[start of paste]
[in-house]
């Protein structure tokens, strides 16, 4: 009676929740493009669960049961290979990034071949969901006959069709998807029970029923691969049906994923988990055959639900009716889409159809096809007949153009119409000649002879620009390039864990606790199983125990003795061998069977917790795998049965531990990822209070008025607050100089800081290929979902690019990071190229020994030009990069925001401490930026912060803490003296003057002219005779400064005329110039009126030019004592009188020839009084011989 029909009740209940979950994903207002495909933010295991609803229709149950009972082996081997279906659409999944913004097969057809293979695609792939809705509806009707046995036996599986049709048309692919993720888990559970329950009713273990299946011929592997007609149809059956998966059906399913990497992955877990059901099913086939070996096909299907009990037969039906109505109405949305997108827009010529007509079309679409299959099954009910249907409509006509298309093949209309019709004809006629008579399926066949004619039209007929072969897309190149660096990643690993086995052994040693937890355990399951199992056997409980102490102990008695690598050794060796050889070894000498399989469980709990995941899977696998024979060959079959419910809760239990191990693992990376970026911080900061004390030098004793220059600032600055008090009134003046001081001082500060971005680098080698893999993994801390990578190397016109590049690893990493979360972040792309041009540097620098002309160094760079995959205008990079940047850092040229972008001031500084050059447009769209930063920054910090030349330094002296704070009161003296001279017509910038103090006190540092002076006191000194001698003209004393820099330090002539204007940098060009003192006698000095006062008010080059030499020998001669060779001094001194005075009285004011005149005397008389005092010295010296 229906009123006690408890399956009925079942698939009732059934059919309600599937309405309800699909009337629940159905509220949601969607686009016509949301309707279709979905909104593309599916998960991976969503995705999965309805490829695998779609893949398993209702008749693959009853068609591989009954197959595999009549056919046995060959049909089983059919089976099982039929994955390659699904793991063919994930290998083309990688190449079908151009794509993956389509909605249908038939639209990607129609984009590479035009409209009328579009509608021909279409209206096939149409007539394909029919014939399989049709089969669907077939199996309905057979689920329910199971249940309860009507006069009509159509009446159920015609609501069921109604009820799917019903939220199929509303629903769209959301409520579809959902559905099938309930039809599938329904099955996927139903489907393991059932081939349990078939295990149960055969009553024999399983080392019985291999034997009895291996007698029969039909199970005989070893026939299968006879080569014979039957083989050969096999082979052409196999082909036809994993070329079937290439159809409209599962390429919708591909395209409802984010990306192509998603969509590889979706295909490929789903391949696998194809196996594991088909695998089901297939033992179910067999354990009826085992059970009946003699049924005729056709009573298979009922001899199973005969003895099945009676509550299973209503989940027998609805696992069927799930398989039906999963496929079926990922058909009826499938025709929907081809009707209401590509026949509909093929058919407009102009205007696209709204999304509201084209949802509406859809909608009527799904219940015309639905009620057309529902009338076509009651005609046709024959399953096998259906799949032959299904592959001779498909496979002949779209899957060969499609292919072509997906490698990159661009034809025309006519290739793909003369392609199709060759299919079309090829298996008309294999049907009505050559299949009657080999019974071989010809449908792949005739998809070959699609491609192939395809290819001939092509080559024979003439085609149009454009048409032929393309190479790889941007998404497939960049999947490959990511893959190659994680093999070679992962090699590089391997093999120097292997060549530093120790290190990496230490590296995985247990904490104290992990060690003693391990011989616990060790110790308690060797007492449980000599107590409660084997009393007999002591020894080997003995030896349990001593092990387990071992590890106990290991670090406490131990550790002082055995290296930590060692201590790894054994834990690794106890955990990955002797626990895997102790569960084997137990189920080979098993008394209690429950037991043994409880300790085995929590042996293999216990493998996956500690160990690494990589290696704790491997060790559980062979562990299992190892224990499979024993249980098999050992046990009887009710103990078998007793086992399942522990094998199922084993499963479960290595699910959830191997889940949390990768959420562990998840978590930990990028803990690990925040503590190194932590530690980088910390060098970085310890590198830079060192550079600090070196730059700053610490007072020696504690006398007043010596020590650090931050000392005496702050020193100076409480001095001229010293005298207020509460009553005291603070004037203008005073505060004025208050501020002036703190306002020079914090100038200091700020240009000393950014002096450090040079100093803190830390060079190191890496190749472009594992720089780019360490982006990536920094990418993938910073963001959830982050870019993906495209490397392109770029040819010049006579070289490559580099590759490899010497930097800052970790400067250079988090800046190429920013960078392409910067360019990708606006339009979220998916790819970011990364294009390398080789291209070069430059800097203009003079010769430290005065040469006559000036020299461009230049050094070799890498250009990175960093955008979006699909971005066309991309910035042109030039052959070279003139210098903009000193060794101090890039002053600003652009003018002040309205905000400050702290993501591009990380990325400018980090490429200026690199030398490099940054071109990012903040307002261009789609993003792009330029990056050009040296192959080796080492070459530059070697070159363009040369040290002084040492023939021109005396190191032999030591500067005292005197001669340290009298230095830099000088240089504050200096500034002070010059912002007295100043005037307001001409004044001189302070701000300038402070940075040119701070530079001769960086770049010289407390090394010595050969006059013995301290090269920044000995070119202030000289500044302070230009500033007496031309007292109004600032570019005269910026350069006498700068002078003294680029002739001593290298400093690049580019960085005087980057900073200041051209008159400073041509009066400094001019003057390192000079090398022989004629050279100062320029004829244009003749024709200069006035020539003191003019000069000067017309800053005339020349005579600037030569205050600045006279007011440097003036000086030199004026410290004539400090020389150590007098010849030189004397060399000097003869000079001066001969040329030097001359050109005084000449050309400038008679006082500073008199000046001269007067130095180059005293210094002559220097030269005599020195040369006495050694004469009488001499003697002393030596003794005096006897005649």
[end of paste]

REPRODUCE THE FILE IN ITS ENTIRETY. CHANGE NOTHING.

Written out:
[in-house]
């Protein structure tokens, strides 16, 4: 009676929740493009669960049961290979990034071949969901006959069709998807029970029923691969049906994923988990055959639900009716889409159809096809007949153009119409000649002879620009390039864990606790199983125990003795061998069977917790795998049965531990990822209070008025607050100089800081290929979902690019990071190229020994030009990069925001401490930026912060803490003296003057002219005779400064005329110039009126030019004592009188020839009084011989 029909009740209940979950994903207002495909933010295991609803229709149950009972082996081997279906659409999944913004097969057809293979695609792939809705509806009707046995036996599986049709048309692919993720888990559970329950009713273990299946011929592997007609149809059956998966059906399913990497992955877990059901099913086939070996096909299907009990037969039906109505109405949305997108827009010529007509079309679409299959099954009910249907409509006509298309093949209309019709004809006629008579399926066949004619039209007929072969897309190149660096990643690993086995052994040693937890355990399951199992056997409980102490102990008695690598050794060796050889070894000498399989469980709990995941899977696998024979060959079959419910809760239990191990693992990376970026911080900061004390030098004793220059600032600055008090009134003046001081001082500060971005680098080698893999993994801390990578190397016109590049690893990493979360972040792309041009540097620098002309160094760079995959205008990079940047850092040229972008001031500084050059447009769209930063920054910090030349330094002296704070009161003296001279017509910038103090006190540092002076006191000194001698003209004393820099330090002539204007940098060009003192006698000095006062008010080059030499020998001669060779001094001194005075009285004011005149005397008389005092010295010296 229906009123006690408890399956009925079942698939009732059934059919309600599937309405309800699909009337629940159905509220949601969607686009016509949301309707279709979905909104593309599916998960991976969503995705999965309805490829695998779609893949398993209702008749693959009853068609591989009954197959595999009549056919046995060959049909089983059919089976099982039929994955390659699904793991063919994930290998083309990688190449079908151009794509993956389509909605249908038939639209990607129609984009590479035009409209009328579009509608021909279409209206096939149409007539394909029919014939399989049709089969669907077939199996309905057979689920329910199971249940309860009507006069009509159509009446159920015609609501069921109604009820799917019903939220199929509303629903769209959301409520579809959902559905099938309930039809599938329904099955996927139903489907393991059932081939349990078939295990149960055969009553024999399983080392019985291999034997009895291996007698029969039909199970005989070893026939299968006879080569014979039957083989050969096999082979052409196999082909036809994993070329079937290439159809409209599962390429919708591909395209409802984010990306192509998603969509590889979706295909490929789903391949696998194809196996594991088909695998089901297939033992179910067999354990009826085992059970009946003699049924005729056709009573298979009922001899199973005969003895099945009676509550299973209503989940027998609805696992069927799930398989039906999963496929079926990922058909009826499938025709929907081809009707209401590509026949509909093929058919407009102009205007696209709204999304509201084209949802509406859809909608009527799904219940015309639905009620057309529902009338076509009651005609046709024959399953096998259906799949032959299904592959001779498909496979002949779209899957060969499609292919072509997906490698990159661009034809025309006519290739793909003369392609199709060759299919079309090829298996008309294999049907009505050559299949009657080999019974071989010809449908792949005739998809070959699609491609192939395809290819001939092509080559024979003439085609149009454009048409032929393309190479790889941007998404497939960049999947490959990511893959190659994680093999070679992962090699590089391997093999120097292997060549530093120790290190990496230490590296995985247990904490104290992990060690003693391990011989616990060790110790308690060797007492449980000599107590409660084997009393007999002591020894080997003995030896349990001593092990387990071992590890106990290991670090406490131990550790002082055995290296930590060692201590790894054994834990690794106890955990990955002797626990895997102790569960084997137990189920080979098993008394209690429950037991043994409880300790085995929590042996293999216990493998996956500690160990690494990589290696704790491997060790559980062979562990299992190892224990499979024993249980098999050992046990009887009710103990078998007793086992399942522990094998199922084993499963479960290595699910959830191997889940949390990768959420562990998840978590930990990028803990690990925040503590190194932590530690980088910390060098970085310890590198830079060192550079600090070196730059700053610490007072020696504690006398007043010596020590650090931050000392005496702050020193100076409480001095001229010293005298207020509460009553005291603070004037203008005073505060004025208050501020002036703190306002020079914090100038200091700020240009000393950014002096450090040079100093803190830390060079190191890496190749472009594992720089780019360490982006990536920094990418993938910073963001959830982050870019993906495209490397392109770029040819010049006579070289490559580099590759490899010497930097800052970790400067250079988090800046190429920013960078392409910067360019990708606006339009979220998916790819970011990364294009390398080789291209070069430059800097203009003079010769430290005065040469006559000036020299461009230049050094070799890498250009990175960093955008979006699909971005066309991309910035042109030039052959070279003139210098903009000193060794101090890039002053600003652009003018002040309205905000400050702290993501591009990380990325400018980090490429200026690199030398490099940054071109990012903040307002261009789609993003792009330029990056050009040296192959080796080492070459530059070697070159363009040369040290002084040492023939021109005396190191032999030591500067005292005197001669340290009298230095830099000088240089504050200096500034002070010059912002007295100043005037307001001409004044001189302070701000300038402070940075040119701070530079001769960086770049010289407390090394010595050969006059013995301290090269920044000995070119202030000289500044302070230009500033007496031309007292109004600032570019005269910026350069006498700068002078003294680029002739001593290298400093690049580019960085005087980057900073200041051209008159400073041509009066400094001019003057390192000079090398022989004629050279100062320029004829244009003749024709200069006035020539003191003019000069000067017309800053005339020349005579600037030569205050600045006279007011440097003036000086030199004026410290004539400090020389150590007098010849030189004397060399000097003869000079001066001969040329030097001359050109005084000449050309400038008679006082500073008199000046001269007067130095180059005293210094002559220097030269005599020195040369006495050694004469009488001499003697002393030596003794005096006897005649």